Small and medium-sized businesses in South Korea are demanding more foreign workers than the government plans to bring in next year to plug the growing skills shortage, data showed Wednesday.
According to a survey conducted this month by the Korea Enterprises Federation, one of the five major business lobby groups, 55 percent of the 307 companies -- comprising those with fewer than 300 employees -- welcomed the government plan to add a 110,000-strong foreign workforce next year, a roughly 50 percent increase from this year.
But 40.1 percent of those polled -- all suppliers making alloy bars and aluminum or parts for local automakers and shipbuilders -- asked authorities to step up the plan that they said does not fully reflect demand. Parts makers working for automakers and shipbuilders were most vocal, the KEF said. The two sectors are hit hardest by a foreign labor crunch as young Koreans increasingly abandon blue-collar jobs.
The 110,000 foreign workers the government expects to see next year represent, by far, the largest addition since 2004, when rules were first set to relieve the local labor shortage with migrant workers, said Lim Young-tae, head of the KEF employment policy team.
“But 40 percent say that’s not enough and that tells us the crunch is worse than the government believes,” Lim said, adding the government should be more flexible in allowing foreign workers to stay here long enough so firms employing them will not have to deal with the job gap created by their “abrupt departure.”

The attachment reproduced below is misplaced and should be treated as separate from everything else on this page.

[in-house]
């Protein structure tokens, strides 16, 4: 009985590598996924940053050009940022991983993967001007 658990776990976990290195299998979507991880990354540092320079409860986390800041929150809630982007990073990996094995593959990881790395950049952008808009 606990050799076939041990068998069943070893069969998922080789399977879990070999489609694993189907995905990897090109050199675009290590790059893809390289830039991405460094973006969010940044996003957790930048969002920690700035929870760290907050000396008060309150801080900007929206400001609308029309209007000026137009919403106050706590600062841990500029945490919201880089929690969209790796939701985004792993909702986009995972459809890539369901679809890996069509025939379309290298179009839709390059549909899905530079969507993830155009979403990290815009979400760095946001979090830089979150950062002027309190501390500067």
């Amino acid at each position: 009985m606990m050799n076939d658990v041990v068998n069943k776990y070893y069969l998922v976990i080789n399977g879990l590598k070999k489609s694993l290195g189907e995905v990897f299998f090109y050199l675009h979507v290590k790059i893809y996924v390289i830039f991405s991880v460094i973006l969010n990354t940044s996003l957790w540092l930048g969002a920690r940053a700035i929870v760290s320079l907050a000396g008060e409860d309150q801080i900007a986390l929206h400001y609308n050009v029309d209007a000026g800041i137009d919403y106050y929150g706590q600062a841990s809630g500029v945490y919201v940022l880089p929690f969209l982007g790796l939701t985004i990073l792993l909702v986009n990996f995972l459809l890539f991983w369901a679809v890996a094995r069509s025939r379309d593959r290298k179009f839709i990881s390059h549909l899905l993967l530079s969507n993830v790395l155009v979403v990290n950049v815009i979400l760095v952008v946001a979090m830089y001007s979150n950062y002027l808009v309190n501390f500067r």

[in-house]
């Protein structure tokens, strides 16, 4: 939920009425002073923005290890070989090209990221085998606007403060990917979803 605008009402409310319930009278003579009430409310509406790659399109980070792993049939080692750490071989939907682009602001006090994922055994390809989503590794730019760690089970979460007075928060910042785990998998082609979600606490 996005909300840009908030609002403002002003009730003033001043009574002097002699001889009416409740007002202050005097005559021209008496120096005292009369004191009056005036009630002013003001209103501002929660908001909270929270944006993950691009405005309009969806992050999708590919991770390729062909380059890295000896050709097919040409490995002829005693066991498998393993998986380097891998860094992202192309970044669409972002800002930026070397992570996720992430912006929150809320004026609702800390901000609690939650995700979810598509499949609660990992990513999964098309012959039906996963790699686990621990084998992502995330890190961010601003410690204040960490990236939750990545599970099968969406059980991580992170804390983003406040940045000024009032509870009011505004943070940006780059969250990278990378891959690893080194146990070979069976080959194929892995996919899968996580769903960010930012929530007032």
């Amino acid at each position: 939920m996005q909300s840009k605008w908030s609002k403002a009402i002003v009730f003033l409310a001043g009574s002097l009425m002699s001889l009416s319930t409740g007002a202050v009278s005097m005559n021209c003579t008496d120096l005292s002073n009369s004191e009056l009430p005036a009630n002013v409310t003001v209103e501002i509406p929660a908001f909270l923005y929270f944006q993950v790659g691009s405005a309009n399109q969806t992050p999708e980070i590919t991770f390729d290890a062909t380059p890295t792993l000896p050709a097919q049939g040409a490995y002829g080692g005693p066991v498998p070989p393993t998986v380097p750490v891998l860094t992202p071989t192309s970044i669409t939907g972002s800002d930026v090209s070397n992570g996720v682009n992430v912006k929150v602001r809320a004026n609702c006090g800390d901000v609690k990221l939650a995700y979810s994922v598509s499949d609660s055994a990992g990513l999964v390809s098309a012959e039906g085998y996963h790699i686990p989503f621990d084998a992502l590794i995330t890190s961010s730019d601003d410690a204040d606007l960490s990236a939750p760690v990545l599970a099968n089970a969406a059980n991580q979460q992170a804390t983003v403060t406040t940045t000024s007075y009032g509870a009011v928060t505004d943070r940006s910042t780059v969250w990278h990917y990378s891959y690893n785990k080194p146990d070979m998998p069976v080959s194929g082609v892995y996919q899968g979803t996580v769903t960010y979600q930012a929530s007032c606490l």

Lim referred to the survey where about 70 percent of respondents requested a visa extension for foreign workers. Currently, foreign workers can work for a Korean business for up to nine years and eight months, and exceeding the cap would render them subject to punishment, regardless of the employer’s support.
But changing the status quo requires revising the law -- something easier said than done -- according to a senior official at the Labor Ministry. The official declined to elaborate whether any efforts are underway for policy shift, citing “interagency coordination” needed to make that happen. An official at the Justice Ministry, which also works on migrant workers, declined to comment.
Meanwhile, the businesses surveyed cited relatively lower “worker productivity” as the biggest challenge making them think twice before recruiting foreign workers instead of harder-to-find locals. Ineffective communication was next, with labor costs and costs spent to accommodate their living here coming next on the list of complaints.
“Despite all the hurdles, that’s our best shot we have because it’s really getting harder for us to find Koreans. And I don’t see that trend changing anytime soon,” a senior official at a local auto parts maker said.